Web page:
DES MOINES — Economists taking stock as Iowa enters the 2020s indicate this decade has been a “bumpy ride” for key sectors, like agriculture and technology. Iowa State University ag economist Chad Hart says there were about 93,000 farms in Iowa in 2007.
“In 2017, they updated the Census of Agriculture. We only had 86,000, so we have seen the number of farms shrink,” Hart says. “That means the average size of the farm has grown…It takes more money to farm these days. We’ve seen incomes rise, but we’ve also seen expenses rise.”
The other thing that’s rising is the number of farmers who have off-the-farm jobs, according to Hart.
“We have some farm families that are surviving by not necessarily growing the farm, but relying upon the farm as part of the portfolio of their economic activity,” Hart says.
Creighton University economist Ernie Goss says there’s more volatility in Iowa’s agriculture and manufacturing sectors now than in previous decades because of global competition.
“This presents challenges but opportunities,” Goss says. “One other factor that Iowa has been pretty successful historically in attracting workers from other nations. That’s legal migration and, of course, that’s slowed down pretty dramatically over the last couple of years.”
Dave Swenson, another economist from Iowa State University, says manufacturing and construction are “reasonably bright spots” in Iowa’s economy.
“In contrast to the nation, we have more people working in construction than we did before the ‘Great Recession,’” Swenson says, “and our manufacturing sector has recovered to close to what it was prior to the recession.”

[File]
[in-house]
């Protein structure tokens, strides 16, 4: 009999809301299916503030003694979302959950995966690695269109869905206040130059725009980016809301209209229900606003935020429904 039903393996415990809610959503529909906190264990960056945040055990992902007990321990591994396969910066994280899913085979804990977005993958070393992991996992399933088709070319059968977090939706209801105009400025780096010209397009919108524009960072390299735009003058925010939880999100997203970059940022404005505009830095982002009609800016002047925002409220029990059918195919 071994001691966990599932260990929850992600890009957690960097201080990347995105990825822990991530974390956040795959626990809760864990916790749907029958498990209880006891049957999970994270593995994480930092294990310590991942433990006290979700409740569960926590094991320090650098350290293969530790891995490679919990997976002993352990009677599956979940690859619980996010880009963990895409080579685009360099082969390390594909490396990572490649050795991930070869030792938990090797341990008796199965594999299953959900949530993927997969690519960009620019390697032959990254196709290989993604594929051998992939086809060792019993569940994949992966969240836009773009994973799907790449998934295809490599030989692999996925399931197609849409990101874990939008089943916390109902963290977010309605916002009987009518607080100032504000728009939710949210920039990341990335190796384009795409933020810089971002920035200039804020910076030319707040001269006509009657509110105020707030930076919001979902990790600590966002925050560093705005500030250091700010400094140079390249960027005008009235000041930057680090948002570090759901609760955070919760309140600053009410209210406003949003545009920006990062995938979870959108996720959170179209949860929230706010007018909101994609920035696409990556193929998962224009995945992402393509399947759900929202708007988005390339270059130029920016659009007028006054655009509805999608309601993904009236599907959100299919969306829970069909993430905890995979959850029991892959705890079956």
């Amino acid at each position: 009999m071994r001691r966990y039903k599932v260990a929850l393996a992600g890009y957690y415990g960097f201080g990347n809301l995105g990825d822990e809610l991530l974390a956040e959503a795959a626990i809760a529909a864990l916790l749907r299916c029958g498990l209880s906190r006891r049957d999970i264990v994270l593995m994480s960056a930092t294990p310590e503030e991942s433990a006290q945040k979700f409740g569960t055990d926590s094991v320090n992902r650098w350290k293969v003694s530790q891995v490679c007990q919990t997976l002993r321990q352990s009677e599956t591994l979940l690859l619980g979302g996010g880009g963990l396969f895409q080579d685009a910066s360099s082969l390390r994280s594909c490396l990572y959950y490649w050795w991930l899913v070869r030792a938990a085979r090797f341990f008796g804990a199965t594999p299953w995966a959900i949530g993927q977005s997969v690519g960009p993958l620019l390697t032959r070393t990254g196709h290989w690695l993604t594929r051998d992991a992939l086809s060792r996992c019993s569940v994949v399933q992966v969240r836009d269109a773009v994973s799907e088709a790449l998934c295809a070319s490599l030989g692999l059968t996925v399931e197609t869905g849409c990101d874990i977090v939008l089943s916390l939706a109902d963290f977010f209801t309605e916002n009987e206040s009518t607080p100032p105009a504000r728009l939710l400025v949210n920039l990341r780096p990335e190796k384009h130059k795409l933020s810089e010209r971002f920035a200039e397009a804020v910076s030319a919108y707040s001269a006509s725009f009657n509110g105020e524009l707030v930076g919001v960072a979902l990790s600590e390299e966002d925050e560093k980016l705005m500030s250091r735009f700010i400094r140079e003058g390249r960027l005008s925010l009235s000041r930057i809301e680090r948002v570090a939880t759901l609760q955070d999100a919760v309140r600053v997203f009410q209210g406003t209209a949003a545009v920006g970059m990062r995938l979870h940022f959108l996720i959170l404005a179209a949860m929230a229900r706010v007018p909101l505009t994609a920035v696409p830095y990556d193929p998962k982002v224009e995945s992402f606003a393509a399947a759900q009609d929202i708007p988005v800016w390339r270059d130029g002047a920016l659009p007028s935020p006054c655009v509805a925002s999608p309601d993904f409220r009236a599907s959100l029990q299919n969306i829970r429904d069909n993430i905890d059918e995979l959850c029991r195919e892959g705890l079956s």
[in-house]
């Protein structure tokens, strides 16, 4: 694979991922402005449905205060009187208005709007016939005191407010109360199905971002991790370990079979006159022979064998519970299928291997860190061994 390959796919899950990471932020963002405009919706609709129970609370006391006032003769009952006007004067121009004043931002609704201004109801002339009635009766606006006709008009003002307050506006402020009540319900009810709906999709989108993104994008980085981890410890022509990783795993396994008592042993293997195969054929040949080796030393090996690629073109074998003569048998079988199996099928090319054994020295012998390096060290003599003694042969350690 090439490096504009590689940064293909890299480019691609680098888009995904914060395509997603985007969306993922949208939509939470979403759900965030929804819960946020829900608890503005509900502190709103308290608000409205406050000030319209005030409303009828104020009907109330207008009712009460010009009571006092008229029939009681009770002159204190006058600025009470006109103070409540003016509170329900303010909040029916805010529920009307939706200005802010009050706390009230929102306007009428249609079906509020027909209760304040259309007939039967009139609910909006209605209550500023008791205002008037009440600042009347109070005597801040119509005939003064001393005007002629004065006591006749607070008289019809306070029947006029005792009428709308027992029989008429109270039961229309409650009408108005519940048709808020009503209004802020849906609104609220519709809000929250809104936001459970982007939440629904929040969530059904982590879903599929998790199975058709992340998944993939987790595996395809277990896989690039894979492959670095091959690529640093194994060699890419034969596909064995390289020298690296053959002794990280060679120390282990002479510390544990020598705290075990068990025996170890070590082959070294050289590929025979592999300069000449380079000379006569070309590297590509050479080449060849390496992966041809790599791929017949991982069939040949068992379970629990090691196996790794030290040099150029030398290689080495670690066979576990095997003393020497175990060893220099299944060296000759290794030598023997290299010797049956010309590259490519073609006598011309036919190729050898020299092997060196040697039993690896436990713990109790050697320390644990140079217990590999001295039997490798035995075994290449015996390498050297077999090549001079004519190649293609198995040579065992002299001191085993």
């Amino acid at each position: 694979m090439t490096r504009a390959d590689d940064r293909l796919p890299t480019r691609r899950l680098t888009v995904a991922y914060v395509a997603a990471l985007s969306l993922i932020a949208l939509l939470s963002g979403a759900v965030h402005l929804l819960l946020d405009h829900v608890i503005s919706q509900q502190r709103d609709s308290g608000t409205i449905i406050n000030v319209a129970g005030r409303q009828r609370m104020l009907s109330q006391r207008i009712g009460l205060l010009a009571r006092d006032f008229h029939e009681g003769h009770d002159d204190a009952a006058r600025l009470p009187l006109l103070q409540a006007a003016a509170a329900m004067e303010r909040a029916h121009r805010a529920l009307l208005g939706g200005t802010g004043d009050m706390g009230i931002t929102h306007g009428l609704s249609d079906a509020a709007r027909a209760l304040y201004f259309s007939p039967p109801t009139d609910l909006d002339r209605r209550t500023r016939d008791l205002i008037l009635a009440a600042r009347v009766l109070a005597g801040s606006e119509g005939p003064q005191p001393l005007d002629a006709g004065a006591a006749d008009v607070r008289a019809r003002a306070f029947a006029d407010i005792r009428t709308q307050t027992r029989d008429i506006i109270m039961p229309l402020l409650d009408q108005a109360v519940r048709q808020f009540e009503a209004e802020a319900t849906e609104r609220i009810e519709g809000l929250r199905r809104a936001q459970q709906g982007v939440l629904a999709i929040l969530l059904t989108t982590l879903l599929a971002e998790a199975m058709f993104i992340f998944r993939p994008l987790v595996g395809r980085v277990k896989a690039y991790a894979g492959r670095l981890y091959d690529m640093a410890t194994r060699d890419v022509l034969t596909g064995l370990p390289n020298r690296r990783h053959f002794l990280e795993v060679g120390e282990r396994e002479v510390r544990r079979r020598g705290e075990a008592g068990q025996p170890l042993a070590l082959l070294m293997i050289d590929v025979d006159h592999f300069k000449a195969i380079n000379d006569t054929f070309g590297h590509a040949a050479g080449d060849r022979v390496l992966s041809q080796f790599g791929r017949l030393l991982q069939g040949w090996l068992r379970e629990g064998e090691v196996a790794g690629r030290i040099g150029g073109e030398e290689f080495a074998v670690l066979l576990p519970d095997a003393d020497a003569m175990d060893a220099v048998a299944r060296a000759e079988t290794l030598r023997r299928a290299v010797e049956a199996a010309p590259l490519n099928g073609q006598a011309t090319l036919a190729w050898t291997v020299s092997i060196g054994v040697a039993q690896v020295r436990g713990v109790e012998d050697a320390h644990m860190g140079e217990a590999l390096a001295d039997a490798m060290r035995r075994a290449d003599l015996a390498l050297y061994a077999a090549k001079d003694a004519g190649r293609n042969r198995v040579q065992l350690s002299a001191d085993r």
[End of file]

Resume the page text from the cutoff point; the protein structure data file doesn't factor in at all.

But Swenson says while the state’s unemployment rate is historically low, overall job growth in Iowa lags behind most other states.
“We have fewer fast-growing sectors in our economy compared to the nation,” Swenson says. “Our information sector contracted sharply, but the subset of that information sector — for example, IT — it also contracted. Whereas nationally IT and IT-related business opportunities are growing and especially in hot spots like Seattle and the San Francisco area and Denver and places like that.”
Goss, the Creighton University economist, regularly surveys purchasing managers and bankers in Iowa and other Midwest states. He’s concerned by the declining number of independent banks.
“That becomes a real challenge for lending in the area as farmers, manufacturers, individuals don’t have a source for borrowing or savings in a bank that’s locally tied,” Goss says. “Those banks that are independent, community banks — they understand their customers.”
According to the State Banking Division, about 30 state-chartered banks closed between 2011 and 2018 and more than 50 federally-regulated community banks closed during that period. Those trends are happening in other states as well.
Iowa ranks 30th overall in terms of economic output. According to the latest federal data, the state’s gross domestic product rose just over one percent in the second quarter of this year.